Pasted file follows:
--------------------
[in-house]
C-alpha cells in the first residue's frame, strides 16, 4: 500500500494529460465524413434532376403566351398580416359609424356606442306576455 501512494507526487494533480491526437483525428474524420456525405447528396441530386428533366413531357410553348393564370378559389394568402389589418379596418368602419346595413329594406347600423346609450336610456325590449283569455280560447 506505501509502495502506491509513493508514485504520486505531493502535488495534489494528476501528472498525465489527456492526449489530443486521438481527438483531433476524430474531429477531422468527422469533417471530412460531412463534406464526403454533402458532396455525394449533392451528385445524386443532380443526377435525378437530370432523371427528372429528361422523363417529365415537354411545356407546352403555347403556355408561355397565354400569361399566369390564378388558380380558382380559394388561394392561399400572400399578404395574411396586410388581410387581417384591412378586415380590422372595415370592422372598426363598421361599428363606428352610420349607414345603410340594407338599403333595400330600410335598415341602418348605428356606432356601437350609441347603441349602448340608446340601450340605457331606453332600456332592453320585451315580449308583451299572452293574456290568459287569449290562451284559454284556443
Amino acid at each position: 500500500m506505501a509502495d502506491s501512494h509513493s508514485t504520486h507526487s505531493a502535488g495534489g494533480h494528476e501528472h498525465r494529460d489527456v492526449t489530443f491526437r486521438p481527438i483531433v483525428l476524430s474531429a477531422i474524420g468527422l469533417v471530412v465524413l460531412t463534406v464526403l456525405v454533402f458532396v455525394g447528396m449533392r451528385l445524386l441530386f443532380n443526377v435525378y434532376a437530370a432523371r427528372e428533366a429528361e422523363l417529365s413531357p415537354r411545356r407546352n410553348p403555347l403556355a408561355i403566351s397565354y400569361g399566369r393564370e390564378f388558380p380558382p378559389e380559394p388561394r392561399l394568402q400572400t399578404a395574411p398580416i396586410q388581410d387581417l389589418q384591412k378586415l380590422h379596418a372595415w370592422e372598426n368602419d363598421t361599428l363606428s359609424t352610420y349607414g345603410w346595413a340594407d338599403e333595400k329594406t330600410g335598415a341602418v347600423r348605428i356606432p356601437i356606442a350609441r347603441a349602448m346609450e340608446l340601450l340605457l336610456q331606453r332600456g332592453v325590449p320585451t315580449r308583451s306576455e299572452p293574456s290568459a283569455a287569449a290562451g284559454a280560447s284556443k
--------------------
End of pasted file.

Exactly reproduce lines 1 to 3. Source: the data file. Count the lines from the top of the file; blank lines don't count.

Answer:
[in-house]
C-alpha cells in the first residue's frame, strides 16, 4: 500500500494529460465524413434532376403566351398580416359609424356606442306576455 501512494507526487494533480491526437483525428474524420456525405447528396441530386428533366413531357410553348393564370378559389394568402389589418379596418368602419346595413329594406347600423346609450336610456325590449283569455280560447 506505501509502495502506491509513493508514485504520486505531493502535488495534489494528476501528472498525465489527456492526449489530443486521438481527438483531433476524430474531429477531422468527422469533417471530412460531412463534406464526403454533402458532396455525394449533392451528385445524386443532380443526377435525378437530370432523371427528372429528361422523363417529365415537354411545356407546352403555347403556355408561355397565354400569361399566369390564378388558380380558382380559394388561394392561399400572400399578404395574411396586410388581410387581417384591412378586415380590422372595415370592422372598426363598421361599428363606428352610420349607414345603410340594407338599403333595400330600410335598415341602418348605428356606432356601437350609441347603441349602448340608446340601450340605457331606453332600456332592453320585451315580449308583451299572452293574456290568459287569449290562451284559454284556443
Amino acid at each position: 500500500m506505501a509502495d502506491s501512494h509513493s508514485t504520486h507526487s505531493a502535488g495534489g494533480h494528476e501528472h498525465r494529460d489527456v492526449t489530443f491526437r486521438p481527438i483531433v483525428l476524430s474531429a477531422i474524420g468527422l469533417v471530412v465524413l460531412t463534406v464526403l456525405v454533402f458532396v455525394g447528396m449533392r451528385l445524386l441530386f443532380n443526377v435525378y434532376a437530370a432523371r427528372e428533366a429528361e422523363l417529365s413531357p415537354r411545356r407546352n410553348p403555347l403556355a408561355i403566351s397565354y400569361g399566369r393564370e390564378f388558380p380558382p378559389e380559394p388561394r392561399l394568402q400572400t399578404a395574411p398580416i396586410q388581410d387581417l389589418q384591412k378586415l380590422h379596418a372595415w370592422e372598426n368602419d363598421t361599428l363606428s359609424t352610420y349607414g345603410w346595413a340594407d338599403e333595400k329594406t330600410g335598415a341602418v347600423r348605428i356606432p356601437i356606442a350609441r347603441a349602448m346609450e340608446l340601450l340605457l336610456q331606453r332600456g332592453v325590449p320585451t315580449r308583451s306576455e299572452p293574456s290568459a283569455a287569449a290562451g284559454a280560447s284556443k